Egypt’s foreign reserves rose $100 million by the end of March 2018 to reach $42.6 billion, compared to $42.5 billion by the end of February 2018, according to the Central Bank of Egypt (CBE).
The state’s foreign reserves started to rebound since the delivery of a $12 billion three-year International Monetary Fund loan program in 2016.
The IMF Executive Board approved in November 2016 a three-year Extended Fund Facility (EFT) loan to Egypt worth $12 billion to support its economic reform program.
In December 2017, Cairo received the third $2 billion tranche of its loan, bringing total disbursements to $6.08 billion.
While the $2 billion fourth tranche will be received by Cairo after concluding the program’s third review in June.
In February, the reserves passed $41 billion for the first time after Egypt received the proceeds from its recent Eurobond issuance, which amounted to $4 billion.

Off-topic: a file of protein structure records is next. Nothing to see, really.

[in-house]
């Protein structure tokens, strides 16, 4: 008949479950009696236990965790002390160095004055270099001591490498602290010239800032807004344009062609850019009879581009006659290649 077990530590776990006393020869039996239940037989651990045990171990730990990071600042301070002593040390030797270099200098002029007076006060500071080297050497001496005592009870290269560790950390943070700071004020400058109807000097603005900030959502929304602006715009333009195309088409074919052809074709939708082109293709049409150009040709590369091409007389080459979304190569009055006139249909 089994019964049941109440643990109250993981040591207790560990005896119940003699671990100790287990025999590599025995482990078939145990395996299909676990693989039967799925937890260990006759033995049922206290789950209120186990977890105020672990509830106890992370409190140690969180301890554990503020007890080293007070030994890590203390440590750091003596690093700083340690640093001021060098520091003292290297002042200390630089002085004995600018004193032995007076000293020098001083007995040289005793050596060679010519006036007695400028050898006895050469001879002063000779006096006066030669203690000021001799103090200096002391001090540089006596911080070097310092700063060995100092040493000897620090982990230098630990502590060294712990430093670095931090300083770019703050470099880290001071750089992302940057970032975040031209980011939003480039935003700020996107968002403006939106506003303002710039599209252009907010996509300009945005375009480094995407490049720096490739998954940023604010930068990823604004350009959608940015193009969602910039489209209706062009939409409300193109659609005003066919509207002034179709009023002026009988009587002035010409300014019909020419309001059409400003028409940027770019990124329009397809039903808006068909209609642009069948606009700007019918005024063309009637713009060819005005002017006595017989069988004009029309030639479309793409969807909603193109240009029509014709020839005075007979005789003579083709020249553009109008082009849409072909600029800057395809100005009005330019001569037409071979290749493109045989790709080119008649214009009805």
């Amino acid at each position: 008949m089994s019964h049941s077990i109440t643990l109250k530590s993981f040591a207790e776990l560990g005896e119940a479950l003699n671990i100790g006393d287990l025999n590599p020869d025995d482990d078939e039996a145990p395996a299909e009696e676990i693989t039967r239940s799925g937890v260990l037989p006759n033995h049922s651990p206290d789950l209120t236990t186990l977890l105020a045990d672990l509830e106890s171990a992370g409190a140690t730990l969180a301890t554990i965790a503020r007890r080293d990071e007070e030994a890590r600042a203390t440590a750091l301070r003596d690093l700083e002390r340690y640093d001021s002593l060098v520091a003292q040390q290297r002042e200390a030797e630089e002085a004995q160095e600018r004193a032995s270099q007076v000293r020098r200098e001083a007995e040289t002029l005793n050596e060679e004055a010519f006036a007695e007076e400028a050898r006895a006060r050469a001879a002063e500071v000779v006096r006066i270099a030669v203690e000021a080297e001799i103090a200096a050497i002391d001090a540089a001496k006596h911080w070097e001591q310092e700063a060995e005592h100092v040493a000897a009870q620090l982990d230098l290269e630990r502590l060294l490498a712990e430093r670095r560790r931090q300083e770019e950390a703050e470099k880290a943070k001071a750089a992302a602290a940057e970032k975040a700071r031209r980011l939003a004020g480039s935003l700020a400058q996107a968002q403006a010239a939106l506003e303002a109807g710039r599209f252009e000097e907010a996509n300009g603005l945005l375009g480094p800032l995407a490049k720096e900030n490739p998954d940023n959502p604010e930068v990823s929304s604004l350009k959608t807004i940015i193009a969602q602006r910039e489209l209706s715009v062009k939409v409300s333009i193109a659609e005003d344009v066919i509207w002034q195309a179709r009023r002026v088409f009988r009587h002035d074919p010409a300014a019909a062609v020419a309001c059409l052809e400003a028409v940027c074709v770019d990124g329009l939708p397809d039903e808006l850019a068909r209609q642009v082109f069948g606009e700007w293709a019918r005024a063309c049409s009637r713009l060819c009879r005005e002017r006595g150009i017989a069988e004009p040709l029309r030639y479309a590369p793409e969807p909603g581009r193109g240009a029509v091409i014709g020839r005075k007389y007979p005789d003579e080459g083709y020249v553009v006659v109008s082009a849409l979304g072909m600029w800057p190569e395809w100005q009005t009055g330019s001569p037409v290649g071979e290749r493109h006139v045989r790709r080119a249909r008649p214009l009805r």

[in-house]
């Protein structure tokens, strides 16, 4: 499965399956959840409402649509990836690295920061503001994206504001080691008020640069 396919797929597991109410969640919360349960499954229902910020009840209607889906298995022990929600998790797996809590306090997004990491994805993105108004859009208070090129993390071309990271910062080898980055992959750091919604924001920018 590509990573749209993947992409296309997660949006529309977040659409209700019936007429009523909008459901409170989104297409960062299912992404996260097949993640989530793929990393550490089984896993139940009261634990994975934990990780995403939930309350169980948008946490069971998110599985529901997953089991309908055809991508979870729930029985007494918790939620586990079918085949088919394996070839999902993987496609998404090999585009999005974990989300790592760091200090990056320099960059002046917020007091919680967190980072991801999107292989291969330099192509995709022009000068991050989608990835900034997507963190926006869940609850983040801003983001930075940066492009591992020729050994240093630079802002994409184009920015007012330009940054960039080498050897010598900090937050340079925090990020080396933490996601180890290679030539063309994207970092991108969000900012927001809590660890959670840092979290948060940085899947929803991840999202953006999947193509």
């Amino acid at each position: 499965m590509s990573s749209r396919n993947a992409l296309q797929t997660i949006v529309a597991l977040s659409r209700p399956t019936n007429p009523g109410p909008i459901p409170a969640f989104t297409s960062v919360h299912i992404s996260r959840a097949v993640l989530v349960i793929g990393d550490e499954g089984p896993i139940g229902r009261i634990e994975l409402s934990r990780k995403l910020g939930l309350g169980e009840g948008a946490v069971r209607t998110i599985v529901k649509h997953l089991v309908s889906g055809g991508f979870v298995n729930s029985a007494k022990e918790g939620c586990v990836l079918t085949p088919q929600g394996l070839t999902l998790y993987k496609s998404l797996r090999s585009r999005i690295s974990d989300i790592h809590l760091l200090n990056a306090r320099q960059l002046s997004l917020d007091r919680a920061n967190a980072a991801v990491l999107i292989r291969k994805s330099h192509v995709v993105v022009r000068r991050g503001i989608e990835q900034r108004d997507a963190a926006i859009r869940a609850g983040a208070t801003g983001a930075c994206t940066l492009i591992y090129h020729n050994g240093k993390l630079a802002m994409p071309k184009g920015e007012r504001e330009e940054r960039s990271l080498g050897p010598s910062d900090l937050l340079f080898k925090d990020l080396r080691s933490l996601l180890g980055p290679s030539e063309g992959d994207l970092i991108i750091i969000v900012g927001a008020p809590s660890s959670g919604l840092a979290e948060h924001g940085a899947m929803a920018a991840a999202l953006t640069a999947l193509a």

Egypt returned to the international bond markets on Feb. 14 by issuing Eurobonds worth $4 billion on three tranches; three, five and 30 years, the Finance Ministry said in a statement.
The purchase requests exceeded $12 billion in the first few hours after the issuance despite the volatility of the international stock markets
Egypt had embarked on a bold economic reform program that included the introduction of taxes, such as the value-added tax (VAT), and cutting energy subsidies, with the aim of trimming the budget deficit.
The country has floated its currency in November 2016 before it clinched a $12 billion loan from the International Monetary Fund (IMF).